On the other hand there may be false positive results from TT in the case of environmental mycobacteria or individuals vaccinated with Bacillus Calmette-Guerin (BCG). It has been demonstrated that when a positive reaction to TT occurs secondary to BCG vaccination, this reaction remains for at least seven to 10 years after inoculation. At other times, the existence of a hematoma or abscess at the inoculation site can be interpreted as induration.2,4

Indications for TT

TT should be used only in those whose outcome can result from therapeutic intervention (treatment of sick individuals or chemoprophylaxis of infected patients with high risk of tuberculosis); therefore, the indications of TT are limited to population groups at high risk for tuberculosis and a positivity limit of 5 mm has a positive predictive value of 99%. In countries with scarce economic resources and means, TT will only be indicated in: 1) children with symptoms suggestive of tuberculosis and contact tracing; 2) severe immune deficiencies; 3) health workers.5,6 

A PPD reactor is defined as a person who has intradermal induration within 72 hours of applying the PPD of 5 or 10 mm depending on the risk group; this person should be treated.

Induration of 10 mm is considered positive for individuals with a moderate to high probability of infection by Mycobacterium tuberculosis, for example, having been in endemic areas within the past five years, being laboratory personnel, having medical conditions that increase probability of disease progression (including diabetes mellitus, silicosis, chronic kidney disease, lymphoma, leukemia).2,6

In children less than five years with or without BCG, newborns, malnourished children, and immunocompromised individuals (HIV patients, transplant patients, patients receiving TNF-alpha inhibitors, those receiving drugs equivalent to 15 mg of prednisone per day for at least one month), they are considered reactors with an induration of 5 mm or more.6,7

Due to the booster effect, in developed countries it is recommended that a second PT be practiced in people over 55 and those vaccinated with BCG. However, while less frequently, this weakness may also occur at younger ages, so it is indicated dismiss this booster in some specific groups, such as health personnel. In these cases, when the TT is negative it is advised to repeat it 7-10 days later and to take the second TT as the definitive result.1,4 

Interferon gamma

These techniques are based on the detection of interferon gamma in blood (interferon gamma release assay [IGRA]), a key cytokine in the control of tuberculosis infection, which is released in response to in vitro stimulation of sensitized T-cells with specific M. tuberculosis antigens.1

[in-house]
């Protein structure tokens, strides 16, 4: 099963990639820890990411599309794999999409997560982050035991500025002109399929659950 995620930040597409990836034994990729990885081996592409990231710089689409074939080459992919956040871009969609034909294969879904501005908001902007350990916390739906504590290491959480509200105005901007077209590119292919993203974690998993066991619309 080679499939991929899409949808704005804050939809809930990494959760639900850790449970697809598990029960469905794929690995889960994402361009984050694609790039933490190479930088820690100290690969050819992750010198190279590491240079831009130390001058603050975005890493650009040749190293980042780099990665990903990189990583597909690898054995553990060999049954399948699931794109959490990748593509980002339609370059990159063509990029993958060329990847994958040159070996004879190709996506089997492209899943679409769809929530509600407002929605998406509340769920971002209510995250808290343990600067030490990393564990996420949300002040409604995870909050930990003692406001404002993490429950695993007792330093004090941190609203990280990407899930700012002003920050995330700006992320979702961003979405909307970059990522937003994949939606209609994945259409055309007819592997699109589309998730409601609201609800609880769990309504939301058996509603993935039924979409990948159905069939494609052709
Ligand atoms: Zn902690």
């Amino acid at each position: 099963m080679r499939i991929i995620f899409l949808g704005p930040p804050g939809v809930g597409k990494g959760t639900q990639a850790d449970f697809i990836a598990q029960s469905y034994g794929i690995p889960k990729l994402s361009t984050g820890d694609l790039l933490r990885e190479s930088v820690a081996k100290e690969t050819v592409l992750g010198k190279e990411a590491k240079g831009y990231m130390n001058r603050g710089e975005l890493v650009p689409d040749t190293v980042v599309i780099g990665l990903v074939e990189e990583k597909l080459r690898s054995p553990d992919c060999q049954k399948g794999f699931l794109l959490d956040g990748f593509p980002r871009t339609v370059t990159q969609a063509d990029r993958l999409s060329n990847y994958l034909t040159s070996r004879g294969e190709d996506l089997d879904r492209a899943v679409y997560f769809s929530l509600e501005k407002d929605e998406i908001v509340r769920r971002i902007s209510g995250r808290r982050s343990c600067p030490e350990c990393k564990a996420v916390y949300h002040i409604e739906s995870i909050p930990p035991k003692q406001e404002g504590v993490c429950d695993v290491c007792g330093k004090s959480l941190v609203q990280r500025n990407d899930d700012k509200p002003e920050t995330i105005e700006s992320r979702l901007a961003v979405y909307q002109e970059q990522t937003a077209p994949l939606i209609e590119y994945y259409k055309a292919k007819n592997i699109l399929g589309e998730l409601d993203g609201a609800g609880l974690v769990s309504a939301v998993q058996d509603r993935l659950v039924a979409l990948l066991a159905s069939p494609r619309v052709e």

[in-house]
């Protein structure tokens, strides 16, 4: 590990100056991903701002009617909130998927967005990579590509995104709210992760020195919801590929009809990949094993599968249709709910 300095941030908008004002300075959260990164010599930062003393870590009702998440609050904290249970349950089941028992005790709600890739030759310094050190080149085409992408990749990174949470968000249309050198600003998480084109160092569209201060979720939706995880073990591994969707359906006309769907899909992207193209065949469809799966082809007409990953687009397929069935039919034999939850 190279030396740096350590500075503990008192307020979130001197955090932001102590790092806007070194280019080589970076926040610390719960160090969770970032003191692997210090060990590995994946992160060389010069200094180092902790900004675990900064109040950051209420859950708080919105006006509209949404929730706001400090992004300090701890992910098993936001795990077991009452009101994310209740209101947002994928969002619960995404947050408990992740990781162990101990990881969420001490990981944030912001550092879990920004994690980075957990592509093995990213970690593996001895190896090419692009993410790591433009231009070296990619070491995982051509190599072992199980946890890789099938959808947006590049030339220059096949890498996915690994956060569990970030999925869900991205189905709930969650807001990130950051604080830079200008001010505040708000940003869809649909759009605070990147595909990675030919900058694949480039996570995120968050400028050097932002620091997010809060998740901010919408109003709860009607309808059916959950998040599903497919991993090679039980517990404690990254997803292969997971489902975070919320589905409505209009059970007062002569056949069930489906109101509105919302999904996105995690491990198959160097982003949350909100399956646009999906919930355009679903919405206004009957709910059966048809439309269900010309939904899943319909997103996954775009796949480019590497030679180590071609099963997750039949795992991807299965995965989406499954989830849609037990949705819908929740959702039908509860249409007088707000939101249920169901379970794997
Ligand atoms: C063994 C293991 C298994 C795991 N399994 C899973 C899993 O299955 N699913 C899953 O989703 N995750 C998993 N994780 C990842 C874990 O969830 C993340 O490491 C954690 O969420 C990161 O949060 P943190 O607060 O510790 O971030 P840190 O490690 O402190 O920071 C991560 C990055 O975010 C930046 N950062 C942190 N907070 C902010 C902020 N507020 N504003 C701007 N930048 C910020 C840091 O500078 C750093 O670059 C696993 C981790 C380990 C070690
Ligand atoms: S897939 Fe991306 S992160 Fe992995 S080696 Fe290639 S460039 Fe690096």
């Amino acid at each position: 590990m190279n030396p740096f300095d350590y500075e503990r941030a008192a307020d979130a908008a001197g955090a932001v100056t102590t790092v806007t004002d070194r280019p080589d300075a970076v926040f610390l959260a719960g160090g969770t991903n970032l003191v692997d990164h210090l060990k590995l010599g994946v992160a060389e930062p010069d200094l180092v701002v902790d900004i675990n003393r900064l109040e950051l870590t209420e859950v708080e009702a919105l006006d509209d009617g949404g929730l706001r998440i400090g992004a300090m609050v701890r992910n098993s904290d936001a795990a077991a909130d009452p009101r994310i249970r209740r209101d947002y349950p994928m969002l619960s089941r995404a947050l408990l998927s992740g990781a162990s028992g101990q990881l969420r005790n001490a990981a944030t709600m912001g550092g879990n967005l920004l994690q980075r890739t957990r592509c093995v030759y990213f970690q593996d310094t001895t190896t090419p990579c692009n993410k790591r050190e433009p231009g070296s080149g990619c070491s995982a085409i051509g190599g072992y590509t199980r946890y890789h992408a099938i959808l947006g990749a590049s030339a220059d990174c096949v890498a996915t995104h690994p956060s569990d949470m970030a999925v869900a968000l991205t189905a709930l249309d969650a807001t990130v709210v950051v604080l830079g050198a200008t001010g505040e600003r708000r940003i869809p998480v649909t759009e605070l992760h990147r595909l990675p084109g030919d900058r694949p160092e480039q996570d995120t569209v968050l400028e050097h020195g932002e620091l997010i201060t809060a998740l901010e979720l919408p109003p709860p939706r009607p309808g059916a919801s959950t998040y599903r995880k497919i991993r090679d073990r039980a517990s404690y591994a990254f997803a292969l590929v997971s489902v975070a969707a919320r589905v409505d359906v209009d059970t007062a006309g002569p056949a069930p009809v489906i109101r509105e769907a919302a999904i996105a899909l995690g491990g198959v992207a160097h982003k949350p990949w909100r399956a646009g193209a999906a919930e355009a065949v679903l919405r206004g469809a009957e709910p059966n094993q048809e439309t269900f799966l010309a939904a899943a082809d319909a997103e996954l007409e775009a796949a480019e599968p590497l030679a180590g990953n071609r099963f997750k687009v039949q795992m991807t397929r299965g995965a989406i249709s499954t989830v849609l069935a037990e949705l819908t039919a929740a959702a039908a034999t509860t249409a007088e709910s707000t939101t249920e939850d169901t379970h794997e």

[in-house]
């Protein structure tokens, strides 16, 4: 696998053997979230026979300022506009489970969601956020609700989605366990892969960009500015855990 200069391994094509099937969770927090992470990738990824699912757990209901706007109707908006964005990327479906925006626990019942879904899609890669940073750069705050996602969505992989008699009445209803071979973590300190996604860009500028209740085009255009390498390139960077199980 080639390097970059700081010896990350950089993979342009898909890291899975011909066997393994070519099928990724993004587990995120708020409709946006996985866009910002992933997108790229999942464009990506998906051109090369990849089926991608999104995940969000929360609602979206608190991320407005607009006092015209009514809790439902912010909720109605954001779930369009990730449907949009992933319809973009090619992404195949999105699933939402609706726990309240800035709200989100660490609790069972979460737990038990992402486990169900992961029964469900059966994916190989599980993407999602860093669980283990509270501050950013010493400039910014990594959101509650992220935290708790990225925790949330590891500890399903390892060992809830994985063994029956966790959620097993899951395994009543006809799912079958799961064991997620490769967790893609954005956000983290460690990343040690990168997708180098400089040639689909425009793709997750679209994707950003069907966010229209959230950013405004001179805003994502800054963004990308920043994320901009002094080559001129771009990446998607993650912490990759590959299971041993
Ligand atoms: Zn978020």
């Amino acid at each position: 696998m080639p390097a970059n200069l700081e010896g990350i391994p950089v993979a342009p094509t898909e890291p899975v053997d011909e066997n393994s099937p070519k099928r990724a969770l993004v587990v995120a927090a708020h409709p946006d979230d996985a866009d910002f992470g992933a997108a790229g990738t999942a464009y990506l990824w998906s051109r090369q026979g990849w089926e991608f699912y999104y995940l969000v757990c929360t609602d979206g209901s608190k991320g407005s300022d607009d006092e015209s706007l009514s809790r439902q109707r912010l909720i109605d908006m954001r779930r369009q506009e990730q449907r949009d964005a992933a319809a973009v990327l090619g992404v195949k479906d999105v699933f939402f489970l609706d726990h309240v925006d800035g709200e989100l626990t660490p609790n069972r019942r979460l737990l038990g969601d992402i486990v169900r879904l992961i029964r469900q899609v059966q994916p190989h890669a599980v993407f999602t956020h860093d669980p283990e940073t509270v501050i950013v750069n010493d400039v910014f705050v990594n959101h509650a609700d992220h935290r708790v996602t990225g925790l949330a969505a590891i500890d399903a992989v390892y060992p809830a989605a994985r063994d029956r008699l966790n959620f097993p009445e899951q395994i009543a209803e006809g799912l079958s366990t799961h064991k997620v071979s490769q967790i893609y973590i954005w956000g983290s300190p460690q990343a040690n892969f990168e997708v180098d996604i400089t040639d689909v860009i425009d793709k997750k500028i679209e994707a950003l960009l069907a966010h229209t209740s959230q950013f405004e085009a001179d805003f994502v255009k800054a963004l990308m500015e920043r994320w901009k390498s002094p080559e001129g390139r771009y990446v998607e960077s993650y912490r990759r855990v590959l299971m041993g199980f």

To stimulate the T-cells, use is made of antigens from genetic region RD1: early secretory antigenic target 6 (ESAT-6) and culture filtrate protein 10 (CFP- 10), and the antigen from genetic region RD11: RV2654, present in M. tuberculosis complex but absent in both the BCG vaccine and most other mycobacteria (except Mycobacterium kansasii, Mycobacterium marinum, and Mycobacterium szulgai).1

The IGRA techniques let one discriminate individuals infected with M. tuberculosis from those vaccinated by BCG and those infected by other mycobacteria, excluding those mentioned. They also incorporate controls to detect anergy and thus exclude false negatives. They can also be repeated immediately without risk of stimulating immunity, thus avoiding the booster effect. The IGRAs present additional advantages over TT, as they are objective, the determination can be repeated if necessary, the reading visit is eliminated, they are easy to standardize and apply in the laboratory, they allow the inclusion of positive controls to detect anergic patients, and they respect the individual's privacy. The main drawback of IGRAs is their greater economic cost when compared to TT.1

There are two tests on the market: QuantiFERON-TBGold In-Tube, using ELISA techniques, and T-SPOT-TB, based on the ELISPOT technique. Both tests have operational advantages over the tuberculin and are significantly more specific in the vaccinated population.1

The T-SPOT-TB has a sensitivity of 0.90 and specificity of 0.93, and the QuantiFERON-TBGold test has a sensitivity of 0.70 and a specificity of 0.90.3 Its use in clinical practice is still in early stages; however, some scientific societies such as in Britain, Italy, and Spain, and have already introduced them in their guidelines.1

Diagnosis of latent tuberculosis

The diagnosis of latent tuberculosis in some risk groups is necessary to determine the need for chemoprophylaxis or anti-tuberculosis treatment.5

The PPD test is necessary for household contacts (five years or older) and close work or school contacts of patients with active tuberculosis. It is necessary to consider the interferon-gamma test in patients with positive PPD or those in which the PPD cannot be trusted (in those vaccinated with BCG).5